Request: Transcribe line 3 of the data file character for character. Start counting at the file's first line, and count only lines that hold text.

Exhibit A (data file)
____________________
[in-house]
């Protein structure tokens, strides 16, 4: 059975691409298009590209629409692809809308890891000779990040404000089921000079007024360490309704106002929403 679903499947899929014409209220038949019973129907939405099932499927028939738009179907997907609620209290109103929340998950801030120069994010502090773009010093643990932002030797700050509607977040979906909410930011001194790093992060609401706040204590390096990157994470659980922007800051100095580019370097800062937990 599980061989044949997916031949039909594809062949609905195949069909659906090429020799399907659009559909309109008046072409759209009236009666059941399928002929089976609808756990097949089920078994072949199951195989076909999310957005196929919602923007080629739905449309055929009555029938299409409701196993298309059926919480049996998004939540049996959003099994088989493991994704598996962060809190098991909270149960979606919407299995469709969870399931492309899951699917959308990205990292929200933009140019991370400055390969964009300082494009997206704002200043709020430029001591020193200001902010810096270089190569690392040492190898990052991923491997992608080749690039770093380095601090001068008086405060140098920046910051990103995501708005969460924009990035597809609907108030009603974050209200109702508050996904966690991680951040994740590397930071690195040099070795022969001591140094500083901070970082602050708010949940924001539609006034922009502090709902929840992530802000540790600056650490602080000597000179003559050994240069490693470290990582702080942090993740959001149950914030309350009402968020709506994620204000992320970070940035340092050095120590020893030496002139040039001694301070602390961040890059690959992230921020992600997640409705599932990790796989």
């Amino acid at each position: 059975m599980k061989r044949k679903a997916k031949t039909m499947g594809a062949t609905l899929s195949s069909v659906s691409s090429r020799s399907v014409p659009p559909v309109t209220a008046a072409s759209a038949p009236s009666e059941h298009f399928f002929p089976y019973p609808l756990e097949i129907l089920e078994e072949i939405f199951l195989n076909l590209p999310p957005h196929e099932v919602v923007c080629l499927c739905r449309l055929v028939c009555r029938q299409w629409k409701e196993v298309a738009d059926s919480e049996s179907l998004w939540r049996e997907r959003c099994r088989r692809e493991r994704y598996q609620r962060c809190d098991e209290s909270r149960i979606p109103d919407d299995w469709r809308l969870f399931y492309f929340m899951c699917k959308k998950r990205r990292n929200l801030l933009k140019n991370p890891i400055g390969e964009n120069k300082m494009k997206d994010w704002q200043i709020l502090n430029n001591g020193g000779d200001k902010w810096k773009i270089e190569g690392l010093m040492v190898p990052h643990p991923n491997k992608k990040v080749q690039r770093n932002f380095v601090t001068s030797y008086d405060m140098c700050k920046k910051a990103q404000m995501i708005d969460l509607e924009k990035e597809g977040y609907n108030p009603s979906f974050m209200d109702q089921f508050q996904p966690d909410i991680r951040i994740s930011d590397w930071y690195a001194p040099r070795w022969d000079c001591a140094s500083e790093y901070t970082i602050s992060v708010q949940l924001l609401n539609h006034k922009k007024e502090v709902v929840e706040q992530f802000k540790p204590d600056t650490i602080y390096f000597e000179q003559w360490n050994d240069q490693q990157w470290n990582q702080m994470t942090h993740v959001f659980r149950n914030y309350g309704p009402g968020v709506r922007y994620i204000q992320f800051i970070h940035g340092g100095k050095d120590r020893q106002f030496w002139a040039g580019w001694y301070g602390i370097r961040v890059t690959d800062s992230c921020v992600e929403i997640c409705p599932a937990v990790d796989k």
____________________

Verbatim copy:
């Amino acid at each position: 059975m599980k061989r044949k679903a997916k031949t039909m499947g594809a062949t609905l899929s195949s069909v659906s691409s090429r020799s399907v014409p659009p559909v309109t209220a008046a072409s759209a038949p009236s009666e059941h298009f399928f002929p089976y019973p609808l756990e097949i129907l089920e078994e072949i939405f199951l195989n076909l590209p999310p957005h196929e099932v919602v923007c080629l499927c739905r449309l055929v028939c009555r029938q299409w629409k409701e196993v298309a738009d059926s919480e049996s179907l998004w939540r049996e997907r959003c099994r088989r692809e493991r994704y598996q609620r962060c809190d098991e209290s909270r149960i979606p109103d919407d299995w469709r809308l969870f399931y492309f929340m899951c699917k959308k998950r990205r990292n929200l801030l933009k140019n991370p890891i400055g390969e964009n120069k300082m494009k997206d994010w704002q200043i709020l502090n430029n001591g020193g000779d200001k902010w810096k773009i270089e190569g690392l010093m040492v190898p990052h643990p991923n491997k992608k990040v080749q690039r770093n932002f380095v601090t001068s030797y008086d405060m140098c700050k920046k910051a990103q404000m995501i708005d969460l509607e924009k990035e597809g977040y609907n108030p009603s979906f974050m209200d109702q089921f508050q996904p966690d909410i991680r951040i994740s930011d590397w930071y690195a001194p040099r070795w022969d000079c001591a140094s500083e790093y901070t970082i602050s992060v708010q949940l924001l609401n539609h006034k922009k007024e502090v709902v929840e706040q992530f802000k540790p204590d600056t650490i602080y390096f000597e000179q003559w360490n050994d240069q490693q990157w470290n990582q702080m994470t942090h993740v959001f659980r149950n914030y309350g309704p009402g968020v709506r922007y994620i204000q992320f800051i970070h940035g340092g100095k050095d120590r020893q106002f030496w002139a040039g580019w001694y301070g602390i370097r961040v890059t690959d800062s992230c921020v992600e929403i997640c409705p599932a937990v990790d796989k």